The Natural World

The philosophical origins of Chinese medicine have grown out of the tenets of Taoism, the base of which arrives from observing the relationships and patterns of the natural world. Nothing was seen in isolation, or separate from, the intricate whole. No single being could exist unless it was seen in relation to its surrounding environment. By simplifying these relationships, they beautifully described complicated phenomena in the universe, including the human body, mind, and spirit.

It is therefore easy to understand why the Chinese medical system draws extensively on natural metaphors, which are based on observations of the interdependent phenomena of nature. These metaphors are fully articulated in the theory of “Yin-Yang” and the system of “Five Elements,” or “Five Phases.”


Everything contains Yin and Yang, they are two opposite yet complementary principles. Although they are totally different—opposite—in their individual qualities and nature, they are interdependent. Yin and Yang cannot exist without the other; they are never separate. For example, night and day form a Yin-Yang pair (night is Yin and day is Yang.) Night looks and is very different than day, yet it is impossible to have one without the other. Together they create a totality, a complete whole.

Yin                                  Yang                                                                                

Night                               Day

Dark                                 Light

Cold                                  Hot

Passive                             Active

Female                             Male

Blood                                Qi

Solid                                 Hollow

Liver                                 Gall Bladder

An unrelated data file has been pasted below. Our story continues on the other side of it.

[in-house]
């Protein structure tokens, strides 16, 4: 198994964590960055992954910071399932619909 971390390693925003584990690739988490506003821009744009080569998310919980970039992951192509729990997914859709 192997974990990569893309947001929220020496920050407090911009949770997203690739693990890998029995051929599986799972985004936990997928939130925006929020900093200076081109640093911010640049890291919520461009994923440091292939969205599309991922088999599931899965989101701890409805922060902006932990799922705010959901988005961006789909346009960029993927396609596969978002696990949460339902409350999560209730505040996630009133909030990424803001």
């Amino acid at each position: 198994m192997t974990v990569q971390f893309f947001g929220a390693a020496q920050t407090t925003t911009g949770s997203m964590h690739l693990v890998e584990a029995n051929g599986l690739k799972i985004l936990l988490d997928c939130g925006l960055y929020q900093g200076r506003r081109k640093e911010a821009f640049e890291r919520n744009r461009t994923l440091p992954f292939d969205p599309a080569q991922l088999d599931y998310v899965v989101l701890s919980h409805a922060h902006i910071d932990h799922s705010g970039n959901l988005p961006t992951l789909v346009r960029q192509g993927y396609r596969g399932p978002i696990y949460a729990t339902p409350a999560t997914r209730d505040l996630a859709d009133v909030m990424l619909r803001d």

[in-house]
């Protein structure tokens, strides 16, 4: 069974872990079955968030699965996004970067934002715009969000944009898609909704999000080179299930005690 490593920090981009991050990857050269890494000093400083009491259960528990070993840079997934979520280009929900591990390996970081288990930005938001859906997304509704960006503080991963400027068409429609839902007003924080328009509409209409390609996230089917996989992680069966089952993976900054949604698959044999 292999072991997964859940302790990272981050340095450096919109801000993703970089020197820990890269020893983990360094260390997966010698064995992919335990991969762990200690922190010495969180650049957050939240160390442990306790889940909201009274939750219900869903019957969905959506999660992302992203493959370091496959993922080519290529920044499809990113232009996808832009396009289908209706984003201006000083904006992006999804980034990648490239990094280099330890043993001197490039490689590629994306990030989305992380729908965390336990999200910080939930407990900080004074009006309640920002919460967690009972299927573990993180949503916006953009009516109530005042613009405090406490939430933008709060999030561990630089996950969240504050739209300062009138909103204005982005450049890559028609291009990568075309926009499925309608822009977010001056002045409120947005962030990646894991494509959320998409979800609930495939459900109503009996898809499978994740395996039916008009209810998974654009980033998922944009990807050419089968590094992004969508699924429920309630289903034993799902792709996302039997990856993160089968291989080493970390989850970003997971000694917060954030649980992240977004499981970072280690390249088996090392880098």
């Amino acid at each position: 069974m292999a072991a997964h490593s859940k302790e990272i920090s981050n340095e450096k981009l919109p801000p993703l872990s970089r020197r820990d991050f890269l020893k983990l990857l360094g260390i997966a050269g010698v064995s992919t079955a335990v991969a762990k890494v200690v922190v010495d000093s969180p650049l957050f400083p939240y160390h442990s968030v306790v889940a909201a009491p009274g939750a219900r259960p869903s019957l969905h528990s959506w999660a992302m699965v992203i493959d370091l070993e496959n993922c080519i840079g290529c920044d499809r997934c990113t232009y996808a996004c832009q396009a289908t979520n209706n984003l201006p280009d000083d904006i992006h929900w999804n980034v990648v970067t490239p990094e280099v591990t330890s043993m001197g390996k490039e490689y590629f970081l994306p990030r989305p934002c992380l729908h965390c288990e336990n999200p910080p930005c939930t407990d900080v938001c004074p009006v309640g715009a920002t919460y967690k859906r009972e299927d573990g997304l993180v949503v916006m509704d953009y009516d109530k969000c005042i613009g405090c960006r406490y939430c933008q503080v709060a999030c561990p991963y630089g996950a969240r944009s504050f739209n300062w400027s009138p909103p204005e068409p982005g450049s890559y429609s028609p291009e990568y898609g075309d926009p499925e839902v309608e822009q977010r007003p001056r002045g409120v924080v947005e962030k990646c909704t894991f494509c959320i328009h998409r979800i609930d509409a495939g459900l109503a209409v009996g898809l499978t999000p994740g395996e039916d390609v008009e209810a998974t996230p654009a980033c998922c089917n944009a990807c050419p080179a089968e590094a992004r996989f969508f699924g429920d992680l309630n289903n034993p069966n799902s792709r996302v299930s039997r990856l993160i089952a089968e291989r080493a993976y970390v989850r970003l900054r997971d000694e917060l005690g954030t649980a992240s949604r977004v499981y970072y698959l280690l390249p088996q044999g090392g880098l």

Heart                                Small Intestine

Spleen                              Stomach

Lung                                 Large Intestine

Kidney                             Urinary Bladder

Yin & Yang


Nothing is absolute within Yin and Yang theory; the designation of something as Yin or Yang is always relative to something else. For example, day is Yang, yet within every day is a Yang part—the early morning, and a Yin part—late day, as it begins to turn to night, which is Yin.

This indicates that there is a dynamic flow occurring that automatically and continuously balances and re-balances these principles. In the natural world this phenomenon is seen in the changing of the seasons: the cold of winter yields to the warmth of spring and summer heat, and then gradually turns cool in fall to become winter once again.

The Totality

The theory of Yin and Yang is fundamental to the practice of Chinese medicine in terms of understanding, diagnosing, and treating the totality of one’s health. At the most basic and deep level, Chinese medicine seeks to balance Yin and Yang in each person. The ancient Chinese medical text, the Nan Jing Su Wen, expressed the power and importance of Yin and Yang this way: “First, it must be determined whether the illness is yin or yang.”


Yin and Yang are the two principles that embody a universal law, which ensures that all things remain in harmony. As a deep and authentic healing system, Chinese medicine understands and applies Yin and Yang to help harmonize your body, mind, emotions, and spirit, and then harmonize your individual constitution and presentation with nature.

At Lotus Leaf Acupuncture & Wellness Center, our healing approach is to help you step back and look at where your daily habitual tendencies might actually be creating Yin and Yang imbalances that results in health issues for you. For most people, this is a process that happens over time. For some, it comes in a moment of great insight and healing.